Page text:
Jewish Memories by Lucette Valensi and Nathan Wachtel
Collective memory: a living, breathing gift from the past, less fragmentary than the recollections of any one individual, more personal by far than "history." The authors of Jewish Memories saw in the large numbers of Jews who migrated to France during the twentieth century the chance to retrieve a past that might otherwise be lost forever. Through dozens of interviews, they listened to men and women talking of their lives and the places they came from, and found an almost uncanny resonance of individual voices with one another. Individual memories became part of a shared memory, projecting major themes of the Jewish tradition—exile and the sense of loss, the duty to remember, and the transmission of Jewish experience to the next generations.
Hélène H. tells of dropping the all-important family teakettle during a terrified race to escape skirmishing soldiers. Charles H. talks about the innocent love he shared with a non-Jewish girl who studied with him. Anna D. describes her wordless reunion with her wounded husband after World War II. From communities now disappeared, scenes of home and family life, occupations, happy times and holidays reinforce one another, and we can feel the painful nostalgia for a kind of existence no longer possible.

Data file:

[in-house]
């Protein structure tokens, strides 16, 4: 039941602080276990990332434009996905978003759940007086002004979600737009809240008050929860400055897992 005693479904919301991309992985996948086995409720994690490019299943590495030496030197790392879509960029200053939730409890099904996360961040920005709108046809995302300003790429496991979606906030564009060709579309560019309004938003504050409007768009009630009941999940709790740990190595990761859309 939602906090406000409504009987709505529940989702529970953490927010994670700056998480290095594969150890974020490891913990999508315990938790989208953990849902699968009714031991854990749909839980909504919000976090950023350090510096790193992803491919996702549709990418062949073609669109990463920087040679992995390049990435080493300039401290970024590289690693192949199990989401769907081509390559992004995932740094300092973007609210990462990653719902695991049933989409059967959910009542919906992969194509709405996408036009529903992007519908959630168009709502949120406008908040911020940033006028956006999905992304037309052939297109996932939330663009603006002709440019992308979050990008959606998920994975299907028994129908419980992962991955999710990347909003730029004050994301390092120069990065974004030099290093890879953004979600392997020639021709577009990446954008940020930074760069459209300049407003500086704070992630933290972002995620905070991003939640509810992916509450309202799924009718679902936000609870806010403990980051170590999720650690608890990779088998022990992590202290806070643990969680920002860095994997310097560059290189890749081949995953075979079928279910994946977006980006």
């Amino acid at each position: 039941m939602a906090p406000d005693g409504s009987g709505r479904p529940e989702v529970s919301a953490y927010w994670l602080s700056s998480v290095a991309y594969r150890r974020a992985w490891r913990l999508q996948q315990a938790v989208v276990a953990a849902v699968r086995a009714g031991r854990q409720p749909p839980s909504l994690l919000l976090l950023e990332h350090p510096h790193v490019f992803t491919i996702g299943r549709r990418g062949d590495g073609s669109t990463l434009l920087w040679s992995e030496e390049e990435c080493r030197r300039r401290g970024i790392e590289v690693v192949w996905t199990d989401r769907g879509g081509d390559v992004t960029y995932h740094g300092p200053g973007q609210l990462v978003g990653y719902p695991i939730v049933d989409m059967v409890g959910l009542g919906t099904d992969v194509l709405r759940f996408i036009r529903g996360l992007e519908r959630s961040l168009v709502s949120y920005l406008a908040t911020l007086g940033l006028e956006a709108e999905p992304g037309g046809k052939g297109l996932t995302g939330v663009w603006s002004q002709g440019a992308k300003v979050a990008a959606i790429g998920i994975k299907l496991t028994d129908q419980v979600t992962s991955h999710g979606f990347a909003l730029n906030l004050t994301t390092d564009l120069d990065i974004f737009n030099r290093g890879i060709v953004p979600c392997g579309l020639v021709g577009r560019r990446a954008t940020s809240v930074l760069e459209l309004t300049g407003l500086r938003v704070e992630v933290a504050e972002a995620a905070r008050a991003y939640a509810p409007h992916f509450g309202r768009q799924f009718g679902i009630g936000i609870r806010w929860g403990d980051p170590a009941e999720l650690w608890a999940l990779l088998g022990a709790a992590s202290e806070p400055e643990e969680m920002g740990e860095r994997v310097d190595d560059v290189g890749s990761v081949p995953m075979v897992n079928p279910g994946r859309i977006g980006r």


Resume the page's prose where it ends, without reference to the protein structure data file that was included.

Two distinct but parallel sets of memories run through the narrative, that of Sephardi and that of Ashkenazi Jews, all of whom found their way to France. They arrived from Tunisia, Turkey, Poland, and Russia, from poor and well-to-do families, almost always driven from their homes by difficult circumstances, often with their most recent memories filled with horror and tragedy. The desire to remember it all and to pass it on to others who will also remember shines from every page, and makes this book as memorable for general readers as it is valuable for anthropologists, sociologists, and historians.
Hardcover book 1991